Here’s how the tide may turn for Astros, MLB fans

As COVID restrictions begin to be lifted, we discuss how soon we could see sellout games for the Houston Astros, as well as the playoff implications of the home crowds across MLB.

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Why are the Rockets so heavily criticized? Photo by Tim Warner/Getty Images

Let's face it. Houston has an inferiority complex when it comes to the national media's coverage of their sports teams. Fans of the local teams do not like the way national media covers, or doesn't cover, the teams here. While I do agree there can be a lack of respect and attention paid to teams here, let's not act like the local teams have given them much to desire. Save the Astros current run, the Rockets have been abysmal and the Texans have been a joke.

The Astros threw in a scandal to spice things up. All that did was call into question their credibility. They gave everyone a major “eff you” this past season. The Texans are on the cuff of something special, but it took a while to clean up the mess that was left behind. The Rockets were good in the Harden years, but failed to win a title. When he wanted out, things took a turn for the worse. Eventually, they'll bounce back with the building blocks in place.

That's where the national media has been unfair. My really close personal friend, Ken Hoffman (we text all the time), recently wrote about the outlandish take Pardon the Interruption cohost Tony Kornheiser put out about the Rockets. Kornheiser thinks Adam Silver doesn't want Victor Wembanyama in Houston because Tilman Ferttita doesn't know what he's doing. What?!? You mean the man who's built an extremely successful hospitality empire that's made him a billionaire owner of an NBA franchise? One thing that sticks out about Hoffy's article are the quotes from an NBA insider he spoke with. They contradict everything Kornheiser said. (Side Note: Don't call him Hoffy. He prefers Mr. Hoffman, or Ken. Only real friends can call him that.)

Another national media member to get something wrong about the Rockets was ESPN's Brian Windhorst. He added a line in a story about Jabari Smith Jr's development that said head coach Stephen Silas broke down after a game because he's been unable to reach this team. FAKE NEWS! That story was from two years prior and was refuted by Silas himself recently! There was no need to add that in the story. We all know and can see the frustration on Silas' face after every loss. The joy and elation after wins is evident as well. Why sensationalize an already rocky situation?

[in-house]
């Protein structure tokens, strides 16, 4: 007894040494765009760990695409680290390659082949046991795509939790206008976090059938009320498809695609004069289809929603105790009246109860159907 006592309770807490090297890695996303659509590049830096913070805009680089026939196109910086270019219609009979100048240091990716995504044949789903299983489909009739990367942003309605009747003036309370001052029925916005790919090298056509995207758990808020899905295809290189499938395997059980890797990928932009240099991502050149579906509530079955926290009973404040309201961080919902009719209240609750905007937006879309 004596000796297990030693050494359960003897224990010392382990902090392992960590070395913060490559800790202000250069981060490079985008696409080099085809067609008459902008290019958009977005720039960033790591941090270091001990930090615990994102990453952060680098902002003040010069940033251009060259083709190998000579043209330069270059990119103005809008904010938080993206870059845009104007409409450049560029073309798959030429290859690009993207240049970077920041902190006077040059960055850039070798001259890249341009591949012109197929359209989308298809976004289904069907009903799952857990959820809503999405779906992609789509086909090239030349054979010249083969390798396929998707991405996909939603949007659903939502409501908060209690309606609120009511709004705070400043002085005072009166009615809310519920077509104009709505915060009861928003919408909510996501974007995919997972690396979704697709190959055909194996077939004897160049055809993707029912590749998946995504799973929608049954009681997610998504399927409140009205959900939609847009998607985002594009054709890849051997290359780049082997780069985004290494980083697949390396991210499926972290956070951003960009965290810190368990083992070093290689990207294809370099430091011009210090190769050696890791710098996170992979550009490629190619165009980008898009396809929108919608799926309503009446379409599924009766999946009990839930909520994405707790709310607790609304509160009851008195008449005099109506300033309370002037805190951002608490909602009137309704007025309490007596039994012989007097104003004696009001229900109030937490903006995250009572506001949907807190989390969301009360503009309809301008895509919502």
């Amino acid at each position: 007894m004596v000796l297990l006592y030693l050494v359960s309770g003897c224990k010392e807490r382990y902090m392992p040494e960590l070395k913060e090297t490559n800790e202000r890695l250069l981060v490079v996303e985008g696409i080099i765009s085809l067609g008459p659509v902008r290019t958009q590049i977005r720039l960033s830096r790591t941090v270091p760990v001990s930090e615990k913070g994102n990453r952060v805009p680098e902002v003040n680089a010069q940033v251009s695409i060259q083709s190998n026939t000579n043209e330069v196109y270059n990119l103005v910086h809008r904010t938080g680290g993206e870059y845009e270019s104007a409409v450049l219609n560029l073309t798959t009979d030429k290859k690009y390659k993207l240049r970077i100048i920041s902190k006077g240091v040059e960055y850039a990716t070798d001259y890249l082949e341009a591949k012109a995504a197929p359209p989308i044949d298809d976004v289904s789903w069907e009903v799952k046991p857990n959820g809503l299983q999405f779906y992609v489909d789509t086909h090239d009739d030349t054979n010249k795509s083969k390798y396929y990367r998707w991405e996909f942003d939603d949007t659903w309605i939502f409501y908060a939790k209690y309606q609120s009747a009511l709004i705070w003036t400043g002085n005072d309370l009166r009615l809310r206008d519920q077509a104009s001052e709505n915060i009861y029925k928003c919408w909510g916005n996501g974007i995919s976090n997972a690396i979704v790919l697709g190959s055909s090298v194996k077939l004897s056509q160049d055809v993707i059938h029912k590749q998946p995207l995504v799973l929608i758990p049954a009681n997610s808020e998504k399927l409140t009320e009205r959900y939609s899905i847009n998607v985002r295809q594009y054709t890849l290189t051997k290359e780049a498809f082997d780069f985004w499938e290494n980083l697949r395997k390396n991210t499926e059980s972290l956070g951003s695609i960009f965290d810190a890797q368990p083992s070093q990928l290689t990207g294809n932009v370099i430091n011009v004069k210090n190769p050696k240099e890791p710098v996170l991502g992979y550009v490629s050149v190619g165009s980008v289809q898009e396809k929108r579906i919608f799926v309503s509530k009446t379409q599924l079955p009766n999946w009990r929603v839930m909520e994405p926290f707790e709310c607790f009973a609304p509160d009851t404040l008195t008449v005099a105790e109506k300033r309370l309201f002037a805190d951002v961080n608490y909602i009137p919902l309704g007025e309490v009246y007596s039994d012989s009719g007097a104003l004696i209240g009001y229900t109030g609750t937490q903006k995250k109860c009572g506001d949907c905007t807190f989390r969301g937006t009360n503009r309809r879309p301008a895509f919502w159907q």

It even bled over into former Rocket player turned TNT analyst Kenny Smith. He recently blasted the Rockets as “one of the worst teams in professional sports.” I think the NFL's Commanders would like a word with Mr. Smith, so would MLB's Marlins. I could name several others, but you get the point. They aren't the best team in the league. In fact, their record says they're the worst. But to say one of the worst in pro sports seems a bit harsh. Especially considering the run they've been on since the All Star break.

Bottom line is these national media members talk with a whole lot of hot air in their hot takes. They spew whatever venom they want and think it'll get by without being checked. When players like Draymond Green and Brandon Ingram speak highly about this team right after playing them, that says something. Players will talk trash and go out of their way to diss other players in the name of competition. But when they make it a point to heap praise on an up-and-coming team/players, it hits different. Contrary to popular national media belief, this team is on the come up. Let them keep spitting their hot garbage. When they add another supremely talented rookie and some vets to this lineup, I want them to keep that same energy. Make sure you guys keep the receipts. I think we'll be making some returns in the near future.

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